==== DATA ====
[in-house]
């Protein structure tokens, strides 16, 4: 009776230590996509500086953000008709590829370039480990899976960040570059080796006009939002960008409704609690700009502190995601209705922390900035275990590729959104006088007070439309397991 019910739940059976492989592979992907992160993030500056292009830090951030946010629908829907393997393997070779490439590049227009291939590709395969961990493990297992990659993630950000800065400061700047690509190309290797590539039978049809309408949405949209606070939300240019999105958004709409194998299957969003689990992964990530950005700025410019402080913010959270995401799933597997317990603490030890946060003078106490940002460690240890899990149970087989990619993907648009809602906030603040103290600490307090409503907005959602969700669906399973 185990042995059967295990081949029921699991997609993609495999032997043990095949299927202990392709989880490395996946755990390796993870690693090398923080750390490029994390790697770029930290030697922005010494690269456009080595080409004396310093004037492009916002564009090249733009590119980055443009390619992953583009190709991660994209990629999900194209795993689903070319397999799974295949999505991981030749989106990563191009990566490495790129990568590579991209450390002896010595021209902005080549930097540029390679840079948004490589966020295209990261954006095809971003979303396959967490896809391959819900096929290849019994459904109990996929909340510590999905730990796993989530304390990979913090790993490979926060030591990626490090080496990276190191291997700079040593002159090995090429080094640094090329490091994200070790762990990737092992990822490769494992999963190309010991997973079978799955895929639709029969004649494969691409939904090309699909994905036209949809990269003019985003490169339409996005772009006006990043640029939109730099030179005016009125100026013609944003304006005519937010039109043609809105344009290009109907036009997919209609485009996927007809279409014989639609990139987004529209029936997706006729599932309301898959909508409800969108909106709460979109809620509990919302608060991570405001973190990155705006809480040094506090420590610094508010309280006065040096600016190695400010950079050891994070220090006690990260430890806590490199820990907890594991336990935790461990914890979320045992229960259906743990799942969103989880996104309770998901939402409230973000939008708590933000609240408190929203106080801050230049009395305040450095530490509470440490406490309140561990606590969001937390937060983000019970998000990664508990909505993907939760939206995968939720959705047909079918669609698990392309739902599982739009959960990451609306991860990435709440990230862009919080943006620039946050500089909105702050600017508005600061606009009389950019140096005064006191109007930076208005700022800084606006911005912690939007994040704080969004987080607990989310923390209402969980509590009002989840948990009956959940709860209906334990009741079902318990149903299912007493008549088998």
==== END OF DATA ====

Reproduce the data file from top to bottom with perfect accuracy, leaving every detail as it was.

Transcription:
[in-house]
């Protein structure tokens, strides 16, 4: 009776230590996509500086953000008709590829370039480990899976960040570059080796006009939002960008409704609690700009502190995601209705922390900035275990590729959104006088007070439309397991 019910739940059976492989592979992907992160993030500056292009830090951030946010629908829907393997393997070779490439590049227009291939590709395969961990493990297992990659993630950000800065400061700047690509190309290797590539039978049809309408949405949209606070939300240019999105958004709409194998299957969003689990992964990530950005700025410019402080913010959270995401799933597997317990603490030890946060003078106490940002460690240890899990149970087989990619993907648009809602906030603040103290600490307090409503907005959602969700669906399973 185990042995059967295990081949029921699991997609993609495999032997043990095949299927202990392709989880490395996946755990390796993870690693090398923080750390490029994390790697770029930290030697922005010494690269456009080595080409004396310093004037492009916002564009090249733009590119980055443009390619992953583009190709991660994209990629999900194209795993689903070319397999799974295949999505991981030749989106990563191009990566490495790129990568590579991209450390002896010595021209902005080549930097540029390679840079948004490589966020295209990261954006095809971003979303396959967490896809391959819900096929290849019994459904109990996929909340510590999905730990796993989530304390990979913090790993490979926060030591990626490090080496990276190191291997700079040593002159090995090429080094640094090329490091994200070790762990990737092992990822490769494992999963190309010991997973079978799955895929639709029969004649494969691409939904090309699909994905036209949809990269003019985003490169339409996005772009006006990043640029939109730099030179005016009125100026013609944003304006005519937010039109043609809105344009290009109907036009997919209609485009996927007809279409014989639609990139987004529209029936997706006729599932309301898959909508409800969108909106709460979109809620509990919302608060991570405001973190990155705006809480040094506090420590610094508010309280006065040096600016190695400010950079050891994070220090006690990260430890806590490199820990907890594991336990935790461990914890979320045992229960259906743990799942969103989880996104309770998901939402409230973000939008708590933000609240408190929203106080801050230049009395305040450095530490509470440490406490309140561990606590969001937390937060983000019970998000990664508990909505993907939760939206995968939720959705047909079918669609698990392309739902599982739009959960990451609306991860990435709440990230862009919080943006620039946050500089909105702050600017508005600061606009009389950019140096005064006191109007930076208005700022800084606006911005912690939007994040704080969004987080607990989310923390209402969980509590009002989840948990009956959940709860209906334990009741079902318990149903299912007493008549088998």